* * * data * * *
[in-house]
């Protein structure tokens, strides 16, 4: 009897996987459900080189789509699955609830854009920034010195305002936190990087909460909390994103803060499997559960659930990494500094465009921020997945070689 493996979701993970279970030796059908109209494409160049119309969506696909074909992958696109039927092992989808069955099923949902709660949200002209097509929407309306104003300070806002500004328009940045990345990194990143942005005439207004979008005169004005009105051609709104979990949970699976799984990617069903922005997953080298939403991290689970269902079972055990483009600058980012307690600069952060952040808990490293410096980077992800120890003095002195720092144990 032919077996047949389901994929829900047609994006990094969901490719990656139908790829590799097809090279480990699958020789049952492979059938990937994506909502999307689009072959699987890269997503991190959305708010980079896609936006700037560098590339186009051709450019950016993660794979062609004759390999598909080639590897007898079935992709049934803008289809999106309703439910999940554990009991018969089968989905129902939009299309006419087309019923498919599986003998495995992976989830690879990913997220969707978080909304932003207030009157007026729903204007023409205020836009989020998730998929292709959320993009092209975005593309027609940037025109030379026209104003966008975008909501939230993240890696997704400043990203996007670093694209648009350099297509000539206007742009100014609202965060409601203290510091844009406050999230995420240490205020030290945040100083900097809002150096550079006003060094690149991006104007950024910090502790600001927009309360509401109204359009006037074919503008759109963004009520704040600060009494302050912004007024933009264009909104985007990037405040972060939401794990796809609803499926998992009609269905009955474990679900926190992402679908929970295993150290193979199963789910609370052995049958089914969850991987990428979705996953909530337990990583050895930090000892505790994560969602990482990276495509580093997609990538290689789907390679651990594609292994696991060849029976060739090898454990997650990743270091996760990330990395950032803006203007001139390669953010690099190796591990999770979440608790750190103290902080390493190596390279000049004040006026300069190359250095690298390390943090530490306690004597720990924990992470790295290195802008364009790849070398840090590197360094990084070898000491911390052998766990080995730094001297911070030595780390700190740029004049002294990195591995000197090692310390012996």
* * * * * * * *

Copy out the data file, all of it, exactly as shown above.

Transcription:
[in-house]
């Protein structure tokens, strides 16, 4: 009897996987459900080189789509699955609830854009920034010195305002936190990087909460909390994103803060499997559960659930990494500094465009921020997945070689 493996979701993970279970030796059908109209494409160049119309969506696909074909992958696109039927092992989808069955099923949902709660949200002209097509929407309306104003300070806002500004328009940045990345990194990143942005005439207004979008005169004005009105051609709104979990949970699976799984990617069903922005997953080298939403991290689970269902079972055990483009600058980012307690600069952060952040808990490293410096980077992800120890003095002195720092144990 032919077996047949389901994929829900047609994006990094969901490719990656139908790829590799097809090279480990699958020789049952492979059938990937994506909502999307689009072959699987890269997503991190959305708010980079896609936006700037560098590339186009051709450019950016993660794979062609004759390999598909080639590897007898079935992709049934803008289809999106309703439910999940554990009991018969089968989905129902939009299309006419087309019923498919599986003998495995992976989830690879990913997220969707978080909304932003207030009157007026729903204007023409205020836009989020998730998929292709959320993009092209975005593309027609940037025109030379026209104003966008975008909501939230993240890696997704400043990203996007670093694209648009350099297509000539206007742009100014609202965060409601203290510091844009406050999230995420240490205020030290945040100083900097809002150096550079006003060094690149991006104007950024910090502790600001927009309360509401109204359009006037074919503008759109963004009520704040600060009494302050912004007024933009264009909104985007990037405040972060939401794990796809609803499926998992009609269905009955474990679900926190992402679908929970295993150290193979199963789910609370052995049958089914969850991987990428979705996953909530337990990583050895930090000892505790994560969602990482990276495509580093997609990538290689789907390679651990594609292994696991060849029976060739090898454990997650990743270091996760990330990395950032803006203007001139390669953010690099190796591990999770979440608790750190103290902080390493190596390279000049004040006026300069190359250095690298390390943090530490306690004597720990924990992470790295290195802008364009790849070398840090590197360094990084070898000491911390052998766990080995730094001297911070030595780390700190740029004049002294990195591995000197090692310390012996």